Btw, have you considered Integer.valueOf? That works.

  • I know how to make it work; I am just wondering why a more efficient solution isn't built into the language since these objects are immutable. – NullUserException Mar 11 '11 at 20:29
  • It could be by design - the idea being that new implies you want to create a new object, maybe because you want two Integer objects with the same integer that will not return true if you compare them via ==. Just to give the programmer the option to do that. – EboMike Mar 11 '11 at 20:31

Wouldn't it make more sense if all instances of an Integer with a 10 be the same object in memory? In other words, why don't we have "Integer interning" which is similar to "String interning"?

Because it would be awful!

First, this code would throw an OutOfMemoryError:

for (int i = 0; i <= Integer.MAX_VALUE; i++) {
    System.out.printf("%d\n", i);

Most Integer objects are probably short-lived.

Second, how would you maintain such a set of canonical Integer objects? With some kind of table or map. And how would you arbitrate access to that map? With some kind of locking. So suddenly autoboxing would become a performance-killing synchronization nightmare for threaded code.

  • It wouldn't throw an OutOfMemoryErrory, he's only proposing the caching of small values. In that case you would hold the Integer objects in an array which wouldn't need any synchronization. – Winston Ewert Mar 12 '11 at 0:05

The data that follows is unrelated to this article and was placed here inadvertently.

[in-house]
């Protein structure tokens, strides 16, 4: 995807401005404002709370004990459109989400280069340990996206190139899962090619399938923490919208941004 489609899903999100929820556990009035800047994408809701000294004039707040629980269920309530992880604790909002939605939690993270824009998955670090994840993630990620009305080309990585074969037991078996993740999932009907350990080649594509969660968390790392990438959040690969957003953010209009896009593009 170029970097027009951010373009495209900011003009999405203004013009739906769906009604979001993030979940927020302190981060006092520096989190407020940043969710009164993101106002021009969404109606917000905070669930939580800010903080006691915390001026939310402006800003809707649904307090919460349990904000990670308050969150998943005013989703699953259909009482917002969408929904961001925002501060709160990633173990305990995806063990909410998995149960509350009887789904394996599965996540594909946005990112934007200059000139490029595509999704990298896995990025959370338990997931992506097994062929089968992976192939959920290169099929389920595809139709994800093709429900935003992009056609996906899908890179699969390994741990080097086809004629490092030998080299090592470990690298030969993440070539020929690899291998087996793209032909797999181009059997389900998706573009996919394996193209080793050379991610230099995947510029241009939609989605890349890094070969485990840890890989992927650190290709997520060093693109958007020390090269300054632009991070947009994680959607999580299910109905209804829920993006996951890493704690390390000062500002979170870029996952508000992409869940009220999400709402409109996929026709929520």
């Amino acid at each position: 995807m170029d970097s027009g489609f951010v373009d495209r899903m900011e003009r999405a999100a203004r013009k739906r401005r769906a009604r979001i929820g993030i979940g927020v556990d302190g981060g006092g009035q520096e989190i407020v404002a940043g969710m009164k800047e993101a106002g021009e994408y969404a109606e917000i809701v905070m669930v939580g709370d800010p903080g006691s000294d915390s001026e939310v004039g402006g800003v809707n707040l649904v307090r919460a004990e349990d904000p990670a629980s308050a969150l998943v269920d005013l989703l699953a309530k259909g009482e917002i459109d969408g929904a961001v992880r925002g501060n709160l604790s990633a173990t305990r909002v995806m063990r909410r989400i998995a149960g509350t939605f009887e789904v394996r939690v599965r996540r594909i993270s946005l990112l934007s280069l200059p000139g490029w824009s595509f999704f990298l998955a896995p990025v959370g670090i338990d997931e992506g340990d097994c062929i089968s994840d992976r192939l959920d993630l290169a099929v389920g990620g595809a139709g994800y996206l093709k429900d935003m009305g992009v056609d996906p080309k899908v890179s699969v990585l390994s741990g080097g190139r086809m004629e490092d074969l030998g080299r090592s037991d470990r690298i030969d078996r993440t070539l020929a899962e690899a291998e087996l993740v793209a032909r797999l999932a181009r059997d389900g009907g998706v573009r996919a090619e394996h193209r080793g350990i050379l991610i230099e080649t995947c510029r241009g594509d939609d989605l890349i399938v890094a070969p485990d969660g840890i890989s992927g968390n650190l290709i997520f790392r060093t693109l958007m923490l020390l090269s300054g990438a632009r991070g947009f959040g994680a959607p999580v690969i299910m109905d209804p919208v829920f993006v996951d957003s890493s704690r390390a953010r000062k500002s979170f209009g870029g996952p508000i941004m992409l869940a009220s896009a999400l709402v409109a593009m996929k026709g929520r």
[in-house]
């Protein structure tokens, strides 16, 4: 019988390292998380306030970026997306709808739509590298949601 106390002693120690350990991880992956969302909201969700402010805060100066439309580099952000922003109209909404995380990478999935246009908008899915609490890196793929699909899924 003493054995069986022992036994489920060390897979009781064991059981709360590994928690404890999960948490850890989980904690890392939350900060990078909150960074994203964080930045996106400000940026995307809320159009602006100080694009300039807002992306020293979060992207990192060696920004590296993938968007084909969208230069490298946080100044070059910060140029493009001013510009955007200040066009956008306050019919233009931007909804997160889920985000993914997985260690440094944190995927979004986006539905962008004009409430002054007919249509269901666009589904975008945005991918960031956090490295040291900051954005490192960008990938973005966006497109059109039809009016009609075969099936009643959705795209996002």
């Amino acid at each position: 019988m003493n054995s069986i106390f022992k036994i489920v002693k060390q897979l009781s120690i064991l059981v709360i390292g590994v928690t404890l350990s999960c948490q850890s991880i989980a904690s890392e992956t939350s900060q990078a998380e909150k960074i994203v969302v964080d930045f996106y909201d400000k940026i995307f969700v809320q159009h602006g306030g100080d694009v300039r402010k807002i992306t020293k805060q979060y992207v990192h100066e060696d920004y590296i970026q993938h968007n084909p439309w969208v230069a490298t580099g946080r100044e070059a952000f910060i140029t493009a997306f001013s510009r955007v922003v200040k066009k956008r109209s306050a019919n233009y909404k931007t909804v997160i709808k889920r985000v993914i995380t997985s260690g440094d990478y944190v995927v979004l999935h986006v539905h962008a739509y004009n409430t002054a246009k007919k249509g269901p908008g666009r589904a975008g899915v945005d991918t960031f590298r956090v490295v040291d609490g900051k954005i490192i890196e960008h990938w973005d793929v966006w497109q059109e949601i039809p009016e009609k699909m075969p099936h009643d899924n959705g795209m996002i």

• @Winston Ewert, plenty of others responded with the answer about the semantics of Java's new keyword. I was responding to the idea of interning Integers in general (as I quoted). Small values already are cached, you just have to use the right API (i.e. Integer.valueOf(int)). So I gave my opinion on why I think interning large values would be dumb. – rlibby Mar 12 '11 at 4:01
  • Your answer makes the false assumption, that interning means that all objects have to stay in memory forever. Since the question already said “similar to ‘String interning’”, you may simply compare with for(int i = 0; i <= Integer.MAX_VALUE; i++) System.out.println(String.valueOf(i).intern());, which runs without ever throwing an OutOfMemoryError. – Holger May 7 '19 at 10:32

Your first example is a byproduct of the spec requiring that flyweights be created in a certain range around 0. It should never, ever, be relied on.

As for why Integer doesn't work like String ? I would imagine avoiding overhead to an already slow process. The reason you use primitives where you can is because they are significantly faster and take up way less memory.

Changing it now could break existing code because you're changing the functionality of the == operator.


BTW, If you do

Integer a = 234345;
Integer b = 234345;

if (a == b) {}

it is possible that this will be true.